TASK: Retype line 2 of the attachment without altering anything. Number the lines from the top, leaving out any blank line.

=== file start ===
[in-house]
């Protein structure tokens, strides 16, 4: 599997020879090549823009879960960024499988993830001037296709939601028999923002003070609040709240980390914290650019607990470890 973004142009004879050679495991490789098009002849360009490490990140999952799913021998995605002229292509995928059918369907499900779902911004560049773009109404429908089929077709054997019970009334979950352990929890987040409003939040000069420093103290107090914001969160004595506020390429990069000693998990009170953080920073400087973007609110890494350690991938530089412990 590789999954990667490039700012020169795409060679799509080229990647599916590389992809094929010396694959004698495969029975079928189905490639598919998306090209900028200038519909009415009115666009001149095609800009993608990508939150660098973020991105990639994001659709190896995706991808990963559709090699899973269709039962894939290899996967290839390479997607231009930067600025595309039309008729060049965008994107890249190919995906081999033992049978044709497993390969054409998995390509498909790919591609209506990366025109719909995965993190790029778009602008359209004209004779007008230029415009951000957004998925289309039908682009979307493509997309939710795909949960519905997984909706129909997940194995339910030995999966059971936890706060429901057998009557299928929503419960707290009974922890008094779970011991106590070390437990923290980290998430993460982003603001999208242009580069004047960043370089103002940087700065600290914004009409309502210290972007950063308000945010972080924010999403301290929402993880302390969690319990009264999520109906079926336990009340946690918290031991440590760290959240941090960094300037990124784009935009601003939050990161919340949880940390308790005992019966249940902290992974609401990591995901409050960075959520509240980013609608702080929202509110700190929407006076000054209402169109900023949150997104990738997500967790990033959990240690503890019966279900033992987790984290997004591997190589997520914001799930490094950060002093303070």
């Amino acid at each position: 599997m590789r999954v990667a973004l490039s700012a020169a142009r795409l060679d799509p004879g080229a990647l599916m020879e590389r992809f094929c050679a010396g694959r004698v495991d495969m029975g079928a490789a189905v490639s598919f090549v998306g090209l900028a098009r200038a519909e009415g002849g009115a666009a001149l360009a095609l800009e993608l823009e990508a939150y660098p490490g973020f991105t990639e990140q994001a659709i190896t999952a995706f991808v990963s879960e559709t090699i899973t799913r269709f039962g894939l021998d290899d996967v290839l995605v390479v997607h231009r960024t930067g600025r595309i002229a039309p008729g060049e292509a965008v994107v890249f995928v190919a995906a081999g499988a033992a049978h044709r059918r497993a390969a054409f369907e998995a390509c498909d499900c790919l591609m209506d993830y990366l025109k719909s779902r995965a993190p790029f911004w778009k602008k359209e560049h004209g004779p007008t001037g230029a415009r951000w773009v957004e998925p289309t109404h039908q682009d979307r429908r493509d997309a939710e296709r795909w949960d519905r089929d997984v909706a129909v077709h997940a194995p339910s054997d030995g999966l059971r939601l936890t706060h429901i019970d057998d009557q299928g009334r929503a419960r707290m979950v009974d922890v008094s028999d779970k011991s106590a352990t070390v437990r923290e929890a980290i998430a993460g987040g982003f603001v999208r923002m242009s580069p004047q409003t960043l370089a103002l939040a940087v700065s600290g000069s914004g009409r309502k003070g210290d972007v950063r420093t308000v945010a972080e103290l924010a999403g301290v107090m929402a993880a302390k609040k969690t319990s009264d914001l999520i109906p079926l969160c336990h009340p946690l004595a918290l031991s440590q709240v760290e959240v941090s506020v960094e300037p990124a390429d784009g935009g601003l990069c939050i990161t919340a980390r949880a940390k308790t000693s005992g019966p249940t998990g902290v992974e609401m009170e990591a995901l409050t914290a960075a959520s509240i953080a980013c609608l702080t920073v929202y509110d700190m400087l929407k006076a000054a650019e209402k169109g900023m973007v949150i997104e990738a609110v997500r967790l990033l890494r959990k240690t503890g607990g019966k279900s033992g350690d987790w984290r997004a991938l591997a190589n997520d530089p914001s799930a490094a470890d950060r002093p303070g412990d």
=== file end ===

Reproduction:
């Protein structure tokens, strides 16, 4: 599997020879090549823009879960960024499988993830001037296709939601028999923002003070609040709240980390914290650019607990470890 973004142009004879050679495991490789098009002849360009490490990140999952799913021998995605002229292509995928059918369907499900779902911004560049773009109404429908089929077709054997019970009334979950352990929890987040409003939040000069420093103290107090914001969160004595506020390429990069000693998990009170953080920073400087973007609110890494350690991938530089412990 590789999954990667490039700012020169795409060679799509080229990647599916590389992809094929010396694959004698495969029975079928189905490639598919998306090209900028200038519909009415009115666009001149095609800009993608990508939150660098973020991105990639994001659709190896995706991808990963559709090699899973269709039962894939290899996967290839390479997607231009930067600025595309039309008729060049965008994107890249190919995906081999033992049978044709497993390969054409998995390509498909790919591609209506990366025109719909995965993190790029778009602008359209004209004779007008230029415009951000957004998925289309039908682009979307493509997309939710795909949960519905997984909706129909997940194995339910030995999966059971936890706060429901057998009557299928929503419960707290009974922890008094779970011991106590070390437990923290980290998430993460982003603001999208242009580069004047960043370089103002940087700065600290914004009409309502210290972007950063308000945010972080924010999403301290929402993880302390969690319990009264999520109906079926336990009340946690918290031991440590760290959240941090960094300037990124784009935009601003939050990161919340949880940390308790005992019966249940902290992974609401990591995901409050960075959520509240980013609608702080929202509110700190929407006076000054209402169109900023949150997104990738997500967790990033959990240690503890019966279900033992987790984290997004591997190589997520914001799930490094950060002093303070």